Bots! Bots! Bots!
Generally speaking, a ‘‘bot’’ is something that like does work for you. But, for this purpose, the need for a jabber bot came from the fact that I had to deal with a lot of email on a daily basis. This large amount of mail sometimes would cause me to completely miss critical mail alerts. Realising later that I could have prevented a catastrophe if I didn’t miss that one email was just not on anymore. So, I started investigating ways to get the important stuff delivered faster.
As a team at work, we have long gone dropped the whole Skype group chat thing for our own Jabber server. My privacy related concerns back then was recently heightened here when a trap URL received a HEAD request from 184.108.40.206. The user that received the URL in a chat was under strict instructions not to actually click it…
So, how do we do this?
We implemented a Openfire Server that was really easy to setup and get going. Whats really nice about this Jabber server is that it supports plugins, some of which you can simply install via the web interface.
One such plugin that was installed is called the broadcast plugin. This allows you to broadcast a message to all users on the server or those in defined groups.
Once this plugin is installed, some minor configuration is required to allow the broadcasting feature to work. In no way is this an extensive guide on the power of the plugin, but for the purpose of this post well just quickly rush over it.
Head over to Server -> Server Manager -> System Properties. From here you need to add the fields that are not there with the plugin.broadcast. prefix. Don’t worry if they are not there, just add them.
The above is just a sample of a working configuration. Feel free to play around more with different setups.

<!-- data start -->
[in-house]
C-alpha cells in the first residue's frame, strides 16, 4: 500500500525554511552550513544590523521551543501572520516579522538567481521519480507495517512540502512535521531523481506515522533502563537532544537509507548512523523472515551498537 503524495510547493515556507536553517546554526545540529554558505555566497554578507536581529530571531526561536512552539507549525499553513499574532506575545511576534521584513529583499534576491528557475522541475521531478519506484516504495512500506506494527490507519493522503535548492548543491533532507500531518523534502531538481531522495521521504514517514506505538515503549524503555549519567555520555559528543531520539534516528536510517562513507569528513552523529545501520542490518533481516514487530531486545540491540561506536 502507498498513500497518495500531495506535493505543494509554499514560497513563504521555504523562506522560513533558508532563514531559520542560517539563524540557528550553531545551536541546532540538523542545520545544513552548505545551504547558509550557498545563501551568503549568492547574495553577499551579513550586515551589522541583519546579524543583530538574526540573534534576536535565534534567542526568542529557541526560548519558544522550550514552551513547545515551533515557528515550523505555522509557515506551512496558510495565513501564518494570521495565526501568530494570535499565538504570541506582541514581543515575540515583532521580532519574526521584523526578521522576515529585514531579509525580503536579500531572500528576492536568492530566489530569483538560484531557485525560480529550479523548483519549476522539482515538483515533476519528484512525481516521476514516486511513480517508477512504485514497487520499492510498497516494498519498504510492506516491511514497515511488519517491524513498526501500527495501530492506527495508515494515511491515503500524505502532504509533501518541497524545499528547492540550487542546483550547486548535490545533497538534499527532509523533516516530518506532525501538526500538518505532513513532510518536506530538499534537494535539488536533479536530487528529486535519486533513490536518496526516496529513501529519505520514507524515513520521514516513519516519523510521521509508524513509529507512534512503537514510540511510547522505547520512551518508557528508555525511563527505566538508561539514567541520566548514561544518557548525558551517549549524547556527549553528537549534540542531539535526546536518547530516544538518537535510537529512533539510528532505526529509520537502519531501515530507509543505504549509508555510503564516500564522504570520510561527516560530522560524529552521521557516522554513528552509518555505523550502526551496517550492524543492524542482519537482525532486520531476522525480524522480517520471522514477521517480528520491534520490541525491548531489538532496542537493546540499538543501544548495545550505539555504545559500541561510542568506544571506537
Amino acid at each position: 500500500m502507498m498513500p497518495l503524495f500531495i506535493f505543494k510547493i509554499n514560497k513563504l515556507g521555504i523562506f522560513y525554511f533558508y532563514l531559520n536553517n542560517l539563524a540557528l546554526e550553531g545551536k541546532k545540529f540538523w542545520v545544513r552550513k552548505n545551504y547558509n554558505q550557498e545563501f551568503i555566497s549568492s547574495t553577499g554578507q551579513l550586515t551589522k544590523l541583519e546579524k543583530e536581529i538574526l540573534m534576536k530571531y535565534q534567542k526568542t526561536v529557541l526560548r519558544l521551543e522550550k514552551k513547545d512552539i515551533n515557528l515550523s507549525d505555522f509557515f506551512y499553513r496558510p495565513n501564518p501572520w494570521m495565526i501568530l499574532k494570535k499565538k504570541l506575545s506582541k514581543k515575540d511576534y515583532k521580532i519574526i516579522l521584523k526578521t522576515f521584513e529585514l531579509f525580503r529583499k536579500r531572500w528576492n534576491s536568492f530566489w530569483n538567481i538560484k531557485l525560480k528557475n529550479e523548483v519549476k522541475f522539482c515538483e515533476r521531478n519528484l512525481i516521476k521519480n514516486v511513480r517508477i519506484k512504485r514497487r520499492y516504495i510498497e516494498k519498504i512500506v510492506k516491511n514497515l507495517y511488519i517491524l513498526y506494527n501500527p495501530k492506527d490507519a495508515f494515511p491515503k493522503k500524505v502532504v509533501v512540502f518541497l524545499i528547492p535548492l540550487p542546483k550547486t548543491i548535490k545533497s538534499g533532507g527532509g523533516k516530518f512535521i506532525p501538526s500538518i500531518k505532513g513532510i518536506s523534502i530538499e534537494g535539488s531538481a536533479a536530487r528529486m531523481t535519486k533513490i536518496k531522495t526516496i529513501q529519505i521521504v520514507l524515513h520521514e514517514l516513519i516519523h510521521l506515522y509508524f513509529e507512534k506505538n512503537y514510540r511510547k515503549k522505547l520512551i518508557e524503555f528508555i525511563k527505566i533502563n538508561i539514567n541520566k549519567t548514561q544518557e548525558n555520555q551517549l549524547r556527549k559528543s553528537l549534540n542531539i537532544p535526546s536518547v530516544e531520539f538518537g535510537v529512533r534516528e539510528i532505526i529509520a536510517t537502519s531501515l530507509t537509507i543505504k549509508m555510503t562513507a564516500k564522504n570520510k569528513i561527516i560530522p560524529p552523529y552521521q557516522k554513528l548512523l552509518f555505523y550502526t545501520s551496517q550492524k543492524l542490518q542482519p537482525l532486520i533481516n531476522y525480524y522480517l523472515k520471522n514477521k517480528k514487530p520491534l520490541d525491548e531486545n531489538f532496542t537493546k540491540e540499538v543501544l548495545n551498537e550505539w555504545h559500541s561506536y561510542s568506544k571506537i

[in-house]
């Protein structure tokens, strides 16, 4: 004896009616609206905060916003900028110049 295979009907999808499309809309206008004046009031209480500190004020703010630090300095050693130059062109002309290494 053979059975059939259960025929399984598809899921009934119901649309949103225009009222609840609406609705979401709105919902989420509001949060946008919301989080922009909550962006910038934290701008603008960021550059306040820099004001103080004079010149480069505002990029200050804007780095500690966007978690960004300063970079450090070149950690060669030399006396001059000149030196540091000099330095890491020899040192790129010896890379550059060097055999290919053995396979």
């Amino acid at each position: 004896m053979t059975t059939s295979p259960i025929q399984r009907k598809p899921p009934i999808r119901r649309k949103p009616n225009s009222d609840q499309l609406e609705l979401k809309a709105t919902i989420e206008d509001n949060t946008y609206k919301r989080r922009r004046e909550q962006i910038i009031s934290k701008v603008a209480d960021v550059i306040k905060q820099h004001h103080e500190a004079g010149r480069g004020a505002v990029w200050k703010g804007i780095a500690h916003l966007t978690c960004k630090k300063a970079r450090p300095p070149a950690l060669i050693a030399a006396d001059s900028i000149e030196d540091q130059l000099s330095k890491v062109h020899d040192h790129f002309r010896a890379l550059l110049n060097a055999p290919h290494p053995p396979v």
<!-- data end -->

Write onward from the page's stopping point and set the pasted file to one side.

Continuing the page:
With everything configured, you should now be able to send a message to something like firstname.lastname@example.org. In my configuration, plugin.broadcast.all2offline is set to true. So, when a message is broadcasted and I was offline, I’ll receive the broadcast as soon as I’m back :)
With our jabber server now configured and working, we are ready to start automating things. From here we need two things. Something that will broadcast for us, and something to broadcast. The what to broadcast is entirely up to you, as the script will accept a text file to broadcast.
The only dependency you probably need to satisfy will be
xmpp. This should be easily doable with something like
#!/usr/bin/python import sys,os,xmpp,time # check the received arguments if len(sys.argv) < 2: print "Syntax: jabbersend.py JID textfile" sys.exit(0) # set the values to work with and read the file tojid=sys.argv m = open(sys.argv,'r') array = m.readlines() m.close() msg="" for record in array: msg = msg + record # configure your jabber account for the bot here. username = 'email@example.com' # from whom will the message be sent password = 'jabber_bot_secret_password' jid=xmpp.protocol.JID(username) # for debugging purposes, uncomment the below line so that 'debug' is 1. # This makes the script very verbose though, but its helpful if you stuck ^^ #cl=xmpp.Client(jid.getDomain(),debug=1) cl=xmpp.Client(jid.getDomain(),debug=) # Sadly I don't have a valid certificate for my jabber server, so this had to # be set to False. I do however recommend, if you can, to get a valid certificate # and enable this con=cl.connect(secure=False) # Set this to validate the servers certificate. if not con: print "Could not connect" sys.exit() # authenticate the client auth=cl.auth(jid.getNode(),password,resource=jid.getResource()) if not auth: print "Authentication failed" sys.exit() # send the message id=cl.send(xmpp.protocol.Message(tojid, msg)) # some older servers will not send the message if you disconnect immediately time.sleep(1)
We have the code, now use it!
Save this code to something like
jabbersend.py and execute it like this:
python jabbersend.py firstname.lastname@example.org message_file.txt
If all went OK, you should have received a message from email@example.com :P
Our internal implementation of this has been used in multiple areas. From broadcasting OSSEC alerts to broadcasting important events from cronjobs. The OSSEC broadcasting I’ll blog a little later, but you can obviously see the value that something like this brings. No more missing emails, if I receive a message from the bot, its important :)